Manifest 3231: Dr. Haselhurst
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The R. H. Commission on Unusual Cargo

Authorized by the Board of Regents of said Commission

Manifest #3231

Curator: Adam Charles Haylen

Storage Instructions:

Doctor Haselhurst must not be allowed to return to France. He will protest, bargain, barter and threaten, but under no circumstances is the good ship Renley (a Navre de Commerce housing several pieces of Commission cargo) to be permitted a course which takes it north of the 30th parallel.

Notwithstanding this command, the good doctor is to be made as comfortable as possible, provided with suitable rations, news and books, and a wide berth and privacy to continue his research on the Cargo.

To this point, the lower deck is to be considered a part of Dr. Haselhurst' personal quarters. No crew are to be allowed below deck.

Description of Cargo:

The Cargo is man, of average stature and build, who neither sleeps nor eats. Of his nature I am uncertain, though how he came to be under the Commission's care I am well acquainted.

Exhibit 2: Remarques, 1681

Remarque 1 - 9/14/1683

Dr. Haselhurst is a rather odd figure. We had become acquainted some time ago, in the summer of '74. The Baron Clyton, at the time Worshipful Lord Mayor of London, had held a banquet in honor of several of the surgeons of the City, and awarding them titles and honours of esteem to those who had stood loyally to the cause during the Plague a decade prior.1

I, at the time having served the Commission as an agent for some eight years, and had been employed as a Yardsman of the Commission for several years prior. I recall that during the evening in question, there was some quarrel had between the Lord Mayor and a noble Frenchman by the name of Jean La Minutte, whose interests in the East India Company gave him great disdain to be in the company of Haselhurst, who he had previously identified as a member of the Commission. In attempt to give assistance, I approached Haselhurst and, through discreet communication of our signs and modes of recognition, confirmed this accusation. Having identified myself as such, Haselhurst and I elected to take our leave before the opportunity arose for the French noble to give cause for violence. We left the banquet, with Haselhurst taking along with him two young servant-girls and a bottle of the Lord Mayor's bourbon, and the four of us made our way to a local tavern to enjoy frivolity in the eve.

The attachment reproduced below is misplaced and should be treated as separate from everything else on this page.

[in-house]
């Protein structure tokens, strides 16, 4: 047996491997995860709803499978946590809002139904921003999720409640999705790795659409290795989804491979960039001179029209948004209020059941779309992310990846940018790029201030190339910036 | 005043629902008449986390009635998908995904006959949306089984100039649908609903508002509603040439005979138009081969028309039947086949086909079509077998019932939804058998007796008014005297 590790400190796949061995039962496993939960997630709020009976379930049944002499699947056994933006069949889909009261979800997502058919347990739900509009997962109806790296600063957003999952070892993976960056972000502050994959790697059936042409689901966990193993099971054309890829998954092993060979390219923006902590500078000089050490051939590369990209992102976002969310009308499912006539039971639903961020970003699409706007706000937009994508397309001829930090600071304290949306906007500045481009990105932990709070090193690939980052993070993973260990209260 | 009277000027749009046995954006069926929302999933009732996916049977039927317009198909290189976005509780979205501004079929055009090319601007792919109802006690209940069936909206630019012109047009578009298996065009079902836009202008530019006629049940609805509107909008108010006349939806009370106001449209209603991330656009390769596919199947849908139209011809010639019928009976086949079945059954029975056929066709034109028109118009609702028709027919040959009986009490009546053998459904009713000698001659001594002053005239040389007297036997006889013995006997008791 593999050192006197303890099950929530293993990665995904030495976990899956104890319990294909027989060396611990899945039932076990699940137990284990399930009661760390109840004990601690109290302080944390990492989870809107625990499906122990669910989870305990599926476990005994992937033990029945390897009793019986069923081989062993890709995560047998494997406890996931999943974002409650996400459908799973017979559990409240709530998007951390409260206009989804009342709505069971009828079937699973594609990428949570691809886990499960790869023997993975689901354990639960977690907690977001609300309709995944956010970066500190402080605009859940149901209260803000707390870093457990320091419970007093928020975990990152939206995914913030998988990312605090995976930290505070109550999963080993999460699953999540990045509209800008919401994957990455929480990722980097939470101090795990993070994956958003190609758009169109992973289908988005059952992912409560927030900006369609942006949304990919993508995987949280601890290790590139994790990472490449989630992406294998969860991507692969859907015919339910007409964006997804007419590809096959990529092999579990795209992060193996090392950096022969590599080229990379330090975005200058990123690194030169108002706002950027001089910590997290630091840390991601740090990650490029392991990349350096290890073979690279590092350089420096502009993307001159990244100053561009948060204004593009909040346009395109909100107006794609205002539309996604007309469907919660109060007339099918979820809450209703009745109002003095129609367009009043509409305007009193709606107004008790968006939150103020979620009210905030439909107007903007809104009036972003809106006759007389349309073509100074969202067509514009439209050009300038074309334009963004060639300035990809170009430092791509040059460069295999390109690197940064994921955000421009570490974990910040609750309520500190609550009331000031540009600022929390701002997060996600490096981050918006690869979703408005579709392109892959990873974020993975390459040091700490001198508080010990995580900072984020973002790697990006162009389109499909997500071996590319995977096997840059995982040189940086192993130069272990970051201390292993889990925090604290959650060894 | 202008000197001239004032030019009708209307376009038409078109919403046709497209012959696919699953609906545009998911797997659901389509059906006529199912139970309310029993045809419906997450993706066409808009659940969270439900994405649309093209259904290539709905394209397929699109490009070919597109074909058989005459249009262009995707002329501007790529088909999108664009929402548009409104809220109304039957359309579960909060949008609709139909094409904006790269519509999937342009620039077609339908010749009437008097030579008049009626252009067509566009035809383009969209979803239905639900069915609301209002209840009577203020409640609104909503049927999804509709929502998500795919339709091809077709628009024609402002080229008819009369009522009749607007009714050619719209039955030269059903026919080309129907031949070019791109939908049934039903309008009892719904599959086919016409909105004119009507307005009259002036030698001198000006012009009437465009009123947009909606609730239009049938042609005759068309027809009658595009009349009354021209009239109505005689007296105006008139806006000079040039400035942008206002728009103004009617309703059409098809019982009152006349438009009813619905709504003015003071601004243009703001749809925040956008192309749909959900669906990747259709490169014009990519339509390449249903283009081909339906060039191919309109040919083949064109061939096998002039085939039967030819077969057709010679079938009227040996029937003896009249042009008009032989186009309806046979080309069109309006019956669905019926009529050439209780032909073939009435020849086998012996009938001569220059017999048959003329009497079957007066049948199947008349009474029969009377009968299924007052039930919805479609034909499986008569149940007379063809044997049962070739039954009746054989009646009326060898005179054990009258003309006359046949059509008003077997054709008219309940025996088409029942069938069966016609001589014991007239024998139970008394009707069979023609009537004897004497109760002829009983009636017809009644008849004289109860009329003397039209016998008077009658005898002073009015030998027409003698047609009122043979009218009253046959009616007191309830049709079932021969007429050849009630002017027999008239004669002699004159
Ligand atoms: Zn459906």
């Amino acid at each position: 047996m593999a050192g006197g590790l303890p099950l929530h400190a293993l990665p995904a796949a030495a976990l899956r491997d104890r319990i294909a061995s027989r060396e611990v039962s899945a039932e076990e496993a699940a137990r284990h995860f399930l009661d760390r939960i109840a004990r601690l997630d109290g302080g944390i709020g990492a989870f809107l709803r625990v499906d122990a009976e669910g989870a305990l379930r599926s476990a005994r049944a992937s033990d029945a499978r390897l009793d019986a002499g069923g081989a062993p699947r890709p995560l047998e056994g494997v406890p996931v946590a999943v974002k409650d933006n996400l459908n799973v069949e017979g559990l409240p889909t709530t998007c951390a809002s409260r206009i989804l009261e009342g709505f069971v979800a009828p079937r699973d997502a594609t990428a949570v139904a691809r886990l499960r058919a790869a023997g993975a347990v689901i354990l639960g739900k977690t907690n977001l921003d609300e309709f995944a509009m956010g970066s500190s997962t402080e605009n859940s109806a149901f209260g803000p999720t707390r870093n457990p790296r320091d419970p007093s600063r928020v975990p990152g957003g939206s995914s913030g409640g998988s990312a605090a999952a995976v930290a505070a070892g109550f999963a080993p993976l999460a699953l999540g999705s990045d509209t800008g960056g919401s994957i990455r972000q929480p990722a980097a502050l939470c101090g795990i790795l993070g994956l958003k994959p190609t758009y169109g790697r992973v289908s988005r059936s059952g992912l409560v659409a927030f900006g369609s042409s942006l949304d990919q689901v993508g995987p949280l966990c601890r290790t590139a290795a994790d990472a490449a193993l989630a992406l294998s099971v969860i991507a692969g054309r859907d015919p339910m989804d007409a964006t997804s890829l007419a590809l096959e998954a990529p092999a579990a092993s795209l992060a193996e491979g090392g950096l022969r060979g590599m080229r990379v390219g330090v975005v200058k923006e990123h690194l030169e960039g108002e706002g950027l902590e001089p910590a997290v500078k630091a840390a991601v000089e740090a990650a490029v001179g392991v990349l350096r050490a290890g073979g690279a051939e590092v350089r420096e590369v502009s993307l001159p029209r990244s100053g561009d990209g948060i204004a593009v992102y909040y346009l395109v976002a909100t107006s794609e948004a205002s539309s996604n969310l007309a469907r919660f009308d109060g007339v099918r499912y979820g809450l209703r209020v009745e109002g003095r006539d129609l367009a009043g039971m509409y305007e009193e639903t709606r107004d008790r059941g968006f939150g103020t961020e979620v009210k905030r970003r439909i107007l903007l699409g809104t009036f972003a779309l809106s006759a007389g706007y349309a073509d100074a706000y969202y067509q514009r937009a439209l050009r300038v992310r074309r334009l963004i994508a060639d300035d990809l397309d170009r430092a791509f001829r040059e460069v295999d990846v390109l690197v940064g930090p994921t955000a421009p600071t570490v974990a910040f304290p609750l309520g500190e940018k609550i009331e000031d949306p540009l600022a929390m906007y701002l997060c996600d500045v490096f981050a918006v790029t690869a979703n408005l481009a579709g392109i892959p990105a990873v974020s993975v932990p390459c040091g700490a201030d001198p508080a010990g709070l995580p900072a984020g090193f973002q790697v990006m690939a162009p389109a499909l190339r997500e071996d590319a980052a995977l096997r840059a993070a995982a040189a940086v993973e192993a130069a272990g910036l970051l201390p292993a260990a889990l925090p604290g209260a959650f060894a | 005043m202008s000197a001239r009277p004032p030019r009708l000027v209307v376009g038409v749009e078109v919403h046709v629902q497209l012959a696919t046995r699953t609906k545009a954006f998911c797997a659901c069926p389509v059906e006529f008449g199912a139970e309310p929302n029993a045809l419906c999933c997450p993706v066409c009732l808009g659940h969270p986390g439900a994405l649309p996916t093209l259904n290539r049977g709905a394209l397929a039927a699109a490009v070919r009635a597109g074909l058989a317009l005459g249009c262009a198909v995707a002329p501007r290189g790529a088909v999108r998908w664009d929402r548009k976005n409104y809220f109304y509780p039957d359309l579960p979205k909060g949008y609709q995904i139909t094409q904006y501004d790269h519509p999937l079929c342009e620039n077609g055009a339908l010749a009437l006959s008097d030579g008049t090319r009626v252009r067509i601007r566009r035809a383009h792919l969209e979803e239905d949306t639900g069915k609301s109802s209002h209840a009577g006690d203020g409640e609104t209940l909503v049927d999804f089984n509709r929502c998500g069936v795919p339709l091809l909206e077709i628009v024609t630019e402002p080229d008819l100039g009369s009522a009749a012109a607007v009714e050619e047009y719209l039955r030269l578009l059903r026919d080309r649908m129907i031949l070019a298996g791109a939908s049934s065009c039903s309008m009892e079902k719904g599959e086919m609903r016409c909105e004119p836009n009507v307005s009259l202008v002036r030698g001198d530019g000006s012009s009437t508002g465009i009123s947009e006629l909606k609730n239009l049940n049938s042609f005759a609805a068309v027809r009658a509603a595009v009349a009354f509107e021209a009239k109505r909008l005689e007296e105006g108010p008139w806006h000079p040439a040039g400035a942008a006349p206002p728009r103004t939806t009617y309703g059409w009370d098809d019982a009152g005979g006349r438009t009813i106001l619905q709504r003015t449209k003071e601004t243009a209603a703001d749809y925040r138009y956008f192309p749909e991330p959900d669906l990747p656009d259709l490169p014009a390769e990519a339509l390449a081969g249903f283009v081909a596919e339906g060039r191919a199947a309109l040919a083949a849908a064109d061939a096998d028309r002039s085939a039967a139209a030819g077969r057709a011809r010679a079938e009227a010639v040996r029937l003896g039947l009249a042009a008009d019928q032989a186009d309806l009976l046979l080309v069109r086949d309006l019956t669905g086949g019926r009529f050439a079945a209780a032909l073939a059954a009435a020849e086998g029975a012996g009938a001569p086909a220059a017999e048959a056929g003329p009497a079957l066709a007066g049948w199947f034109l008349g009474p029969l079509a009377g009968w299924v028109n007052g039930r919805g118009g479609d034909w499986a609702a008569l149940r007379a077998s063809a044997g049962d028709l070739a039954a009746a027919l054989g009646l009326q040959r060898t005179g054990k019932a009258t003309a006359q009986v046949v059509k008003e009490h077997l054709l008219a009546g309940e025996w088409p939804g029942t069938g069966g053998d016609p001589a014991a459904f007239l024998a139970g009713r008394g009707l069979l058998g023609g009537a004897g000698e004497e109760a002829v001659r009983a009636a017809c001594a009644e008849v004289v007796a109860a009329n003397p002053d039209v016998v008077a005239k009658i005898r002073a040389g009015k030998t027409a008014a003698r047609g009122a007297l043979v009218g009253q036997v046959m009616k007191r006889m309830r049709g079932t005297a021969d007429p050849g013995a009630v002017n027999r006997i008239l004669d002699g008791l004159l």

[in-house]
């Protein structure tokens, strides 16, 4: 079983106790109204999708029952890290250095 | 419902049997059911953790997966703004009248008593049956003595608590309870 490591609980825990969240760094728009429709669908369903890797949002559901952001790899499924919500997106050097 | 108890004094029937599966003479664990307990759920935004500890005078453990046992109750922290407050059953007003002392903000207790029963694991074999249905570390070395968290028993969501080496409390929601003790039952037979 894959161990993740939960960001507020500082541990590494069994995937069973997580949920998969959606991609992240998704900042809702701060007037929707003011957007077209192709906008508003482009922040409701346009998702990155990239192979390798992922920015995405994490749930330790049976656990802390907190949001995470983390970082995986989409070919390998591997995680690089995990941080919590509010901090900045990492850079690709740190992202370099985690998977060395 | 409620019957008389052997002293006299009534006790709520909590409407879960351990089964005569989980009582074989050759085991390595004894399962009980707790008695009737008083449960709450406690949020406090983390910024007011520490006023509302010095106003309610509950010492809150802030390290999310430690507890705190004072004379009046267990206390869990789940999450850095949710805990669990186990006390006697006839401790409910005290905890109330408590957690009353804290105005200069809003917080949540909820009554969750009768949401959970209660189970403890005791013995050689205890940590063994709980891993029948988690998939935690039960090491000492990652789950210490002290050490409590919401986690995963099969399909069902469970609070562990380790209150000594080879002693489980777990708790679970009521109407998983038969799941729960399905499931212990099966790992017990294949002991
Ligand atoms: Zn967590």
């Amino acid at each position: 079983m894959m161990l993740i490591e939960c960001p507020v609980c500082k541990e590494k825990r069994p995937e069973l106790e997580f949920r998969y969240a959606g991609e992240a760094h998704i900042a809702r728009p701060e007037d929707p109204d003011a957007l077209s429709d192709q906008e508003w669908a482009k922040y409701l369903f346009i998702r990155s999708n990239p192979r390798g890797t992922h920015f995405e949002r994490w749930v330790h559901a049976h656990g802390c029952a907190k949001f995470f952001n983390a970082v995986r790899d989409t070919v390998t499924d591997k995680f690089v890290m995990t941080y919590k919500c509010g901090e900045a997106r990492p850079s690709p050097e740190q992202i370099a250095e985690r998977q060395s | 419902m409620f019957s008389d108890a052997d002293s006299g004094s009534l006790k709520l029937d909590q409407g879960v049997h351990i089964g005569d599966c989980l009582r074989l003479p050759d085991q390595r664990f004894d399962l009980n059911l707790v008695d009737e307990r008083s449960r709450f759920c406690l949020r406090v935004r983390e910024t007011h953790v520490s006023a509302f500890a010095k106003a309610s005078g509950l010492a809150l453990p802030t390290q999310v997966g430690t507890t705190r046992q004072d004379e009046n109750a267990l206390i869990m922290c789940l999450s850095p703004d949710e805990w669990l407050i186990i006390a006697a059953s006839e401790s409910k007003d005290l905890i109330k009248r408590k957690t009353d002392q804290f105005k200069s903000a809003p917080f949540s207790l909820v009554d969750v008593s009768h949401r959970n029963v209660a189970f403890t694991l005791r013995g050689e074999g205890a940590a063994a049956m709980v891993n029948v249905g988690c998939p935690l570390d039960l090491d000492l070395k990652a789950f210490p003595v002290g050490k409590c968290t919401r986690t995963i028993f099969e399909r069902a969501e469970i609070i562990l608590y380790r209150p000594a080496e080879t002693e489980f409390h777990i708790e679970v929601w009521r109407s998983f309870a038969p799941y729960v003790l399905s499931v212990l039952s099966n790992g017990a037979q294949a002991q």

Despite his educated, and thoroughly enjoyable demeanor, Haselhurst remained an enigmatic figure for the evening, refusing to partake in either the bourbon or the charms of the young ladies, instead prying me with questions about my work, and sharing my knowledge of Cargo to which I had attended.

We departed that evening politely, and I did not see him for several years, until by chance I has been assigned to this very ship, which was under the stewardship of Haselhurst himself. I include with these remarques, my journal pages from the time which I feel have relevance.

Exhabit 6: Journal Pages from Dr. Haylen, 1681

April 10, 1681

Haselhurst has spoken naught a word to me since leaving port. While I am certain he has matters which require his attendance I am unsure whether he approves of my addition to his ship's crew. I know of no reason how I may have offended the man, though if I have it is without intent.

April 13, 1681

I was awoken just after Seventh bell by an attendant to advised me to stay below deck, as another vessel sailing under a black flag had come upon us, assuming us to be an East India vessel. As our orders under the Commission are to protect the cargo at all costs, our forces were deployed against the ship and, I am told, took their vessel with very little conflict. The ship's captain, I am told, was a privateer of some repute, and having had some depth of negotiation with Haselhurst, was allowed to go free in return for a measure of supplies and the enlisting of several men to aid in the ship's operation—while similarly weakening them from continuing to follow us after our departure.

April 18, 1681

I was awoken late in the night by an odd sound coming from the decks below. Such sounds are common on vessels such as ours, and after a careful review of the Manifests for the Cargo she carried, I approached a deckmate to inquire. I was told that Haselhurst has taken the captured men below deck, and by his reckoning had been torturing them. No Commission regulations, he reminded me, prohibited such a decision.